Community ecology is often perceived as a mess, given the seemingly vast number of processes that can underlie the many patterns of interest, and the apparent uniqueness of each study system. However, at the most general level, patterns in the composition and diversity of speciesthe subject matter of community ecologyare influenced by only four classes of process: selection, drift, speciation, and dispersal. Selection represents deterministic fitness differences among species, drift represents stochastic changes in species abundance, speciation creates new species, and dispersal is the movement of organisms across space. All theoretical and conceptual models in community ecology can be understood with respect to their emphasis on these four processes. Empirical evidence exists for all of these processes and many of their interactions, with a predominance of studies on selection. Organizing the material of community ecology according to this framework can clarify the essential similarities and differences among the many conceptual and theoretical approaches to the discipline, and it can also allow for the articulation of a very general theory of community dynamics: species are added to communities via speciation and dispersal, and the relative abundances of these species are then shaped by drift and selection, as well as ongoing dispersal, to drive community dynamics.
This review describes new developments in the study of transgenerational epigenetic inheritance, a component of epigenetics. We start by examining the basic concepts of the field and the mechanisms that underlie epigenetic inheritance. We present a comprehensive review of transgenerational cellular epigenetic inheritance among different taxa in the form of a table, and discuss the data contained therein. The analysis of these data shows that epigenetic inheritance is ubiquitous and suggests lines of research that go beyond present approaches to the subject. We conclude by exploring some of the consequences of epigenetic inheritance for the study of evolution, while also pointing to the importance of recognizing and understanding epigenetic inheritance for practical and theoretical issues in biology.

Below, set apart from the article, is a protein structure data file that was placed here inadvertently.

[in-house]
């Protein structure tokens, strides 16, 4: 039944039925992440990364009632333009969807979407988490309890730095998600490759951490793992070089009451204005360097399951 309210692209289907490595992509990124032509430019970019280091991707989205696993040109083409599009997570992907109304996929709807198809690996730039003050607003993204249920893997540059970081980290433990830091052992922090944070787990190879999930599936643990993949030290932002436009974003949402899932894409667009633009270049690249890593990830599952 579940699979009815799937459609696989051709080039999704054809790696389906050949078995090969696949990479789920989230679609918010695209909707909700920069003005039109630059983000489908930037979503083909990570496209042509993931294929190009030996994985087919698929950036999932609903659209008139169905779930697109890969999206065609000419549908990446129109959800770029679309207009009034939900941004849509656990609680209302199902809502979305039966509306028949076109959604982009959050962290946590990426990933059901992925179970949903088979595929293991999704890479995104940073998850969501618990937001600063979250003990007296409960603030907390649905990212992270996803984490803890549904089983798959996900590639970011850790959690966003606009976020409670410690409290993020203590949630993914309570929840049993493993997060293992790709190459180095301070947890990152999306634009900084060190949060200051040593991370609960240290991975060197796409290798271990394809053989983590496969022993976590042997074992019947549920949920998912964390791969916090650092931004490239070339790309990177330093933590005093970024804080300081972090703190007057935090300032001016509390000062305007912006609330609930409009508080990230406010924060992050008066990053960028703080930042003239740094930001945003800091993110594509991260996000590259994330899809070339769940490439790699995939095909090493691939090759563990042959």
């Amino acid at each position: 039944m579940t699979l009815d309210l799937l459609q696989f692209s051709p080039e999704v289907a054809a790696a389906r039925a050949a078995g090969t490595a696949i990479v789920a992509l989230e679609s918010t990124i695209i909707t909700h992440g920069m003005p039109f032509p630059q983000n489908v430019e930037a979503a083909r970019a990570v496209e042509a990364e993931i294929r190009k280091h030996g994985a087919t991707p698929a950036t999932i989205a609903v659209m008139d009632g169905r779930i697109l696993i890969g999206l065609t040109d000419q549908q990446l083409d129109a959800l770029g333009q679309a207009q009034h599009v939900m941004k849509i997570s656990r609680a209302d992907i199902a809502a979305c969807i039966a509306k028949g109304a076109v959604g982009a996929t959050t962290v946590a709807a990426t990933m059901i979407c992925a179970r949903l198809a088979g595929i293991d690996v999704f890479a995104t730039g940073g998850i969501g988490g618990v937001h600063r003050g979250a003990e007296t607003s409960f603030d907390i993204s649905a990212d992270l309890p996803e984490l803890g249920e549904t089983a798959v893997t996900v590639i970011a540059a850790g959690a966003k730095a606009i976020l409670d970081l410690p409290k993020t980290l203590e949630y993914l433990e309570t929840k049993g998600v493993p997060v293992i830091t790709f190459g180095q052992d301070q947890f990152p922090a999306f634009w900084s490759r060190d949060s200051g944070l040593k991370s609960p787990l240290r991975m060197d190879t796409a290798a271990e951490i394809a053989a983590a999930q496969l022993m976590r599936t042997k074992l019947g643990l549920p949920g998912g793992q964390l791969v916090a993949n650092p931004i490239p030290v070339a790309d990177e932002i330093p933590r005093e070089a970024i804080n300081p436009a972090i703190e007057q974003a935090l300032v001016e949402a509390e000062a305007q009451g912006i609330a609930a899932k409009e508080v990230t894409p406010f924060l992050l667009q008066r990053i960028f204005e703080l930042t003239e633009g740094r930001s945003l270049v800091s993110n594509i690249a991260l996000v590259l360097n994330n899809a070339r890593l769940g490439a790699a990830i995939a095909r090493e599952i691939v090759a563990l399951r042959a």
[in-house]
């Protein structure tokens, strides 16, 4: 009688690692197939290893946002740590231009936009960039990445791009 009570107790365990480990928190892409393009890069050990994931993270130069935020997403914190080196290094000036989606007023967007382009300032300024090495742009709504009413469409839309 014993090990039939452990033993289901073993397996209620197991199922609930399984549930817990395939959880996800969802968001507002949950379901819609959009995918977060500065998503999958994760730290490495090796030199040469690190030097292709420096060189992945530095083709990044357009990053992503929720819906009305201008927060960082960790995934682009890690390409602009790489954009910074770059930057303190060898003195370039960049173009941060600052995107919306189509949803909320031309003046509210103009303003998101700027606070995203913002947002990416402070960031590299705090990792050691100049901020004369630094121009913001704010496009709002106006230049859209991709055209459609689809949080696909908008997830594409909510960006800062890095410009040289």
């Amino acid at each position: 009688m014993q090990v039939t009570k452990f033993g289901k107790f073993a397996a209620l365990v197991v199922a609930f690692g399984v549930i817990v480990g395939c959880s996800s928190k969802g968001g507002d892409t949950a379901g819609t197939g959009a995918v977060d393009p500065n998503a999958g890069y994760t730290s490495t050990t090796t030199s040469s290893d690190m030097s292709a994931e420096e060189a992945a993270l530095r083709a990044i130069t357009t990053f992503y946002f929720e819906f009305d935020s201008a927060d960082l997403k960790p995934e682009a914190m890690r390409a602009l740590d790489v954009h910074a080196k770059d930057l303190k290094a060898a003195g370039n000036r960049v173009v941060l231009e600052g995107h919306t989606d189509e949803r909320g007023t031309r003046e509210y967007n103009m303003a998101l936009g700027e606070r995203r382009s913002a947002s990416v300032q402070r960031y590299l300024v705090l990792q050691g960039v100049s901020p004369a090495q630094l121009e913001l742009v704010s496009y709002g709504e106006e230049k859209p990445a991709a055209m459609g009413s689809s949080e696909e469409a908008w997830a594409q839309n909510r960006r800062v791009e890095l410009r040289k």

The notion of the “biological individual” is crucial to studies of genetics, immunology, evolution, development, anatomy, and physiology. Each of these biological subdisciplines has a specific conception of individuality, which has historically provided conceptual contexts for integrating newly acquired data. During the past decade, nucleic acid analysis, especially genomic sequencing and high-throughput RNA techniques, has challenged each of these disciplinary definitions by finding significant interactions of animals and plants with symbiotic microorganisms that disrupt the boundaries that heretofore had characterized the biological individual. Animals cannot be considered individuals by anatomical or physiological criteria because a diversity of symbionts are both present and functional in completing metabolic pathways and serving other physiological functions. Similarly, these new studies have shown that animal development is incomplete without symbionts. Symbionts also constitute a second mode of genetic inheritance, providing selectable genetic variation for natural selection. The immune system also develops, in part, in dialogue with symbionts and thereby functions as a mechanism for integrating microbes into the animal-cell community. Recognizing the “holobiont”—the multicellular eukaryote plus its colonies of persistent symbionts—as a critically important unit of anatomy, development, physiology, immunology, and evolution opens up new investigative avenues and conceptually challenges the ways in which the biological subdisciplines have heretofore characterized living entities.